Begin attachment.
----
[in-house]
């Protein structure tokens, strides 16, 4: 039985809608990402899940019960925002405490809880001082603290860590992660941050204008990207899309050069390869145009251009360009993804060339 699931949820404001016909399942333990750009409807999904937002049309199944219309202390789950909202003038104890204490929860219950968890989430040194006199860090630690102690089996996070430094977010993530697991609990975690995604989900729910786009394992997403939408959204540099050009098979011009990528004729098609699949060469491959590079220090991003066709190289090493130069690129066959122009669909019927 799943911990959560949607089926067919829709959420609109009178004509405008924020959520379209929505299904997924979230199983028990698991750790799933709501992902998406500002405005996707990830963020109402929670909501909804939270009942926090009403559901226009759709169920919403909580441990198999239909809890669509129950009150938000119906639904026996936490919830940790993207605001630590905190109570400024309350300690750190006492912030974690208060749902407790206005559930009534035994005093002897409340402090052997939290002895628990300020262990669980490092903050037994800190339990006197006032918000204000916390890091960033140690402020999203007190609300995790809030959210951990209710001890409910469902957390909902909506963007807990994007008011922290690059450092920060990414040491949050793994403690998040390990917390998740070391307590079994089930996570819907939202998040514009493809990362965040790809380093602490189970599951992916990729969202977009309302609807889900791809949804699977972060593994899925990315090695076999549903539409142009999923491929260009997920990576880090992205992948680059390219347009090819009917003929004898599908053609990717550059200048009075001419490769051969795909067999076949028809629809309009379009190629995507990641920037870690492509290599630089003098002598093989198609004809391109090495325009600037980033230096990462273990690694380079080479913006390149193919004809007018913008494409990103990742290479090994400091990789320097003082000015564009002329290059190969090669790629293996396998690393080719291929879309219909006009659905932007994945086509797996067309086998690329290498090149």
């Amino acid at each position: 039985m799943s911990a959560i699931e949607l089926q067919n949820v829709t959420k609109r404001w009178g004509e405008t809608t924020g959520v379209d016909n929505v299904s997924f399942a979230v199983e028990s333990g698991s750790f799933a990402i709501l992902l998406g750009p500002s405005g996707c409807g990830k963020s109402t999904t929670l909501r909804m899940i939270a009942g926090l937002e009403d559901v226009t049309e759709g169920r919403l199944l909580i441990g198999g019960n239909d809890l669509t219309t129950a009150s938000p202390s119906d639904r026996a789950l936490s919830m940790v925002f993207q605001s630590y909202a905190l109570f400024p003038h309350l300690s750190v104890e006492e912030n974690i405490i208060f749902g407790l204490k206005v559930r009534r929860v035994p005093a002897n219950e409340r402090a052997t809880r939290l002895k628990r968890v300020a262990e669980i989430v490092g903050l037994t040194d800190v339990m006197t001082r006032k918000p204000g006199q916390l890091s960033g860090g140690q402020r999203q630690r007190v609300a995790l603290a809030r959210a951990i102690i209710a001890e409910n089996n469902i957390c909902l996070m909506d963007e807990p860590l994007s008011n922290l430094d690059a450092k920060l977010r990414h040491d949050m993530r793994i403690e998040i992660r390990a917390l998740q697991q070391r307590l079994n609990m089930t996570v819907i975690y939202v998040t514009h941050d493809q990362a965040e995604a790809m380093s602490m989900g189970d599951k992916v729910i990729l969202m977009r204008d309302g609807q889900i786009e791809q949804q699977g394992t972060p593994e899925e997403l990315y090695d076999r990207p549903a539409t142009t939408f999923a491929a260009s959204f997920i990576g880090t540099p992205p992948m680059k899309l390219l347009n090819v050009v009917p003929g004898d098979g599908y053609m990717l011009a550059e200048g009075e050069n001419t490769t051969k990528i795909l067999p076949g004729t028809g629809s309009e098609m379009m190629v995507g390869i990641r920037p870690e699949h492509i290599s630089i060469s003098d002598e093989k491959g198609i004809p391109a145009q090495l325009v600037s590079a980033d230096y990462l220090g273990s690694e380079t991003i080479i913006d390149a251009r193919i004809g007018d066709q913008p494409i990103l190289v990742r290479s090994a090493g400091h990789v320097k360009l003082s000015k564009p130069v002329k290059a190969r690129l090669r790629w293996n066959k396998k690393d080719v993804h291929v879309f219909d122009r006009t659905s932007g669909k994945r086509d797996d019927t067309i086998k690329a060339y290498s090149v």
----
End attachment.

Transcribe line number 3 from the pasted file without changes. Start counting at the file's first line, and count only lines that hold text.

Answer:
């Amino acid at each position: 039985m799943s911990a959560i699931e949607l089926q067919n949820v829709t959420k609109r404001w009178g004509e405008t809608t924020g959520v379209d016909n929505v299904s997924f399942a979230v199983e028990s333990g698991s750790f799933a990402i709501l992902l998406g750009p500002s405005g996707c409807g990830k963020s109402t999904t929670l909501r909804m899940i939270a009942g926090l937002e009403d559901v226009t049309e759709g169920r919403l199944l909580i441990g198999g019960n239909d809890l669509t219309t129950a009150s938000p202390s119906d639904r026996a789950l936490s919830m940790v925002f993207q605001s630590y909202a905190l109570f400024p003038h309350l300690s750190v104890e006492e912030n974690i405490i208060f749902g407790l204490k206005v559930r009534r929860v035994p005093a002897n219950e409340r402090a052997t809880r939290l002895k628990r968890v300020a262990e669980i989430v490092g903050l037994t040194d800190v339990m006197t001082r006032k918000p204000g006199q916390l890091s960033g860090g140690q402020r999203q630690r007190v609300a995790l603290a809030r959210a951990i102690i209710a001890e409910n089996n469902i957390c909902l996070m909506d963007e807990p860590l994007s008011n922290l430094d690059a450092k920060l977010r990414h040491d949050m993530r793994i403690e998040i992660r390990a917390l998740q697991q070391r307590l079994n609990m089930t996570v819907i975690y939202v998040t514009h941050d493809q990362a965040e995604a790809m380093s602490m989900g189970d599951k992916v729910i990729l969202m977009r204008d309302g609807q889900i786009e791809q949804q699977g394992t972060p593994e899925e997403l990315y090695d076999r990207p549903a539409t142009t939408f999923a491929a260009s959204f997920i990576g880090t540099p992205p992948m680059k899309l390219l347009n090819v050009v009917p003929g004898d098979g599908y053609m990717l011009a550059e200048g009075e050069n001419t490769t051969k990528i795909l067999p076949g004729t028809g629809s309009e098609m379009m190629v995507g390869i990641r920037p870690e699949h492509i290599s630089i060469s003098d002598e093989k491959g198609i004809p391109a145009q090495l325009v600037s590079a980033d230096y990462l220090g273990s690694e380079t991003i080479i913006d390149a251009r193919i004809g007018d066709q913008p494409i990103l190289v990742r290479s090994a090493g400091h990789v320097k360009l003082s000015k564009p130069v002329k290059a190969r690129l090669r790629w293996n066959k396998k690393d080719v993804h291929v879309f219909d122009r006009t659905s932007g669909k994945r086509d797996d019927t067309i086998k690329a060339y290498s090149v």